Brandon Drury hits 2 homers in Padres blowout

Jake Rill


By Jake Rill
www.mlb.com

PHOENIX — When Bob Melvin was a big league player, there were various ballparks he enjoyed hitting at more than others. During his managerial career, he has heard sluggers discuss how some backgrounds make it easier to see the ball out of a pitcher’s hand.

Melvin used a golf comparison to help explain it — there are some courses “where you just feel good in a particular environment.”

If that’s the case, Brandon Drury hitting at Chase Field must feel like Tiger Woods putting at Augusta National.

In his second game back from a concussion, Drury gave the Padres’ lineup a much-needed jolt Friday night, swatting a pair of early home runs off Madison Bumgarner in a 12-3 win over the D-backs. Austin Nola and Ha-Seong Kim also went deep for San Diego, which collected 17 hits a night after getting shut out. It had scored only five total runs over its previous four games.

The Padres, whose 12 runs were their most since a 13-5 win over the Royals on Aug. 26, maintained their 1 1/2-game lead for the third and final National League Wild Card spot over the Brewers, who had a walk-off win over the Yankees.

Since breaking into the Majors with Arizona from 2015-17, Drury has had success at Chase Field. His 23 home runs here are 11 more than he has anywhere else, and he’s a career .304 hitter in 151 games at the ballpark.

“I like it. I always have liked it,” Drury said. “I don’t know if it’s the roof or the backdrop or what it is, but I felt like I’ve seen the ball decent here in the past — I don’t think that much better than other places, even though maybe the numbers say that. But I feel good in there.” 

Drury has especially made Phoenix feel like home again in 2022. He hit two homers here while playing for the Reds during a three-game series from June 13-15. This week, he’s 4-for-8 halfway through the Padres’ four-game set vs. the D-backs, as he also had two of San Diego’s three hits on Thursday.

After getting hit in the helmet by a pitch during a Sept. 2 game against the Dodgers and missing 10 days, Drury is providing a boost — exactly what the Padres were looking for when they acquired him ahead of the Trade Deadline.

“To come back with the fire that he’s got is really giving us a spark,” Nola said.

Melvin wasn’t pleased with the Padres’ offensive approach on Thursday night. Friday was much better, and that started with Drury early. He worked the count full against Bumgarner in the first inning, before turning on the left-hander’s seventh pitch of the at-bat — a fastball high and inside — and sending it a Statcast-projected 390 feet to left field.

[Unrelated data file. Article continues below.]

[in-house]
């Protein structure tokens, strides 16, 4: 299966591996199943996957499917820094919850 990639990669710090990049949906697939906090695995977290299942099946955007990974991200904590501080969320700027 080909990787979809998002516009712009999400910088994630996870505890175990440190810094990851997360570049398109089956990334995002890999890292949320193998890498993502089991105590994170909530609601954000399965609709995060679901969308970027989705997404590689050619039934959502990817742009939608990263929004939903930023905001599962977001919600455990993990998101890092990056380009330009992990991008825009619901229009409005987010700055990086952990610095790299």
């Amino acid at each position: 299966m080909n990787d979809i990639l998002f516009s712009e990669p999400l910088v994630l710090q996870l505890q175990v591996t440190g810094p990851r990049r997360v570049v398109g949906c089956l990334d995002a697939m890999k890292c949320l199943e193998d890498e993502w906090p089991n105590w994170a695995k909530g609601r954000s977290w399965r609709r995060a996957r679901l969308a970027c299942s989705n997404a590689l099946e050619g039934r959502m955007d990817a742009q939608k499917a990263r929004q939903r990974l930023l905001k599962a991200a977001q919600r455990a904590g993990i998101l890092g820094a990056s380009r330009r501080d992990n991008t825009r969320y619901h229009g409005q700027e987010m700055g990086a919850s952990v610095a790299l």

At the start of the fourth, Drury jumped all over a low first-pitch cutter from Bumgarner and crushed it 468 feet to left-center for his 27th home run of the season. It was Drury’s longest homer of his career and San Diego’s longest of the year, besting the mark previously set by Manny Machado (463) on June 18 in Colorado.

Drury had hit multiple home runs in a game only once before — July 27, 2019, when he belted two for the Blue Jays in a matchup vs. the Rays at Rogers Centre.

The rest of the Padres’ lineup followed suit on Friday, as the Friars plated at least one run in six of the first eight frames. Five players had multiple hits, including three apiece from Kim and José Azocar.

“They came to hit today. That was real personal for them,” said left-hander Blake Snell, who allowed only one run and struck out seven over a season-high seven innings.

It was an encouraging night for Juan Soto, who ended a 1-for-31 skid with an RBI single in the fifth. He also hit a two-run double to left field during a four-run eighth, his first extra-base hit since a home run on Aug. 28.

“I’ve been pulling the ball so much, and I’ve just tried to back up to the ball, hit it the other way, like I did today,” Soto said. “Whenever I start doing that, everything just changes.”

Something else changed from 24 hours earlier — the Padres’ aggressiveness in their pursuit of a Wild Card berth (and more), a result of the players coming together and providing each other with added motivation.

“We have been a little bit lax lately,” Drury said. “Sometimes, it’s what you need. You get the guys together and have a team meeting and get us all going and remind us what we’re here for — to win a World Series.”

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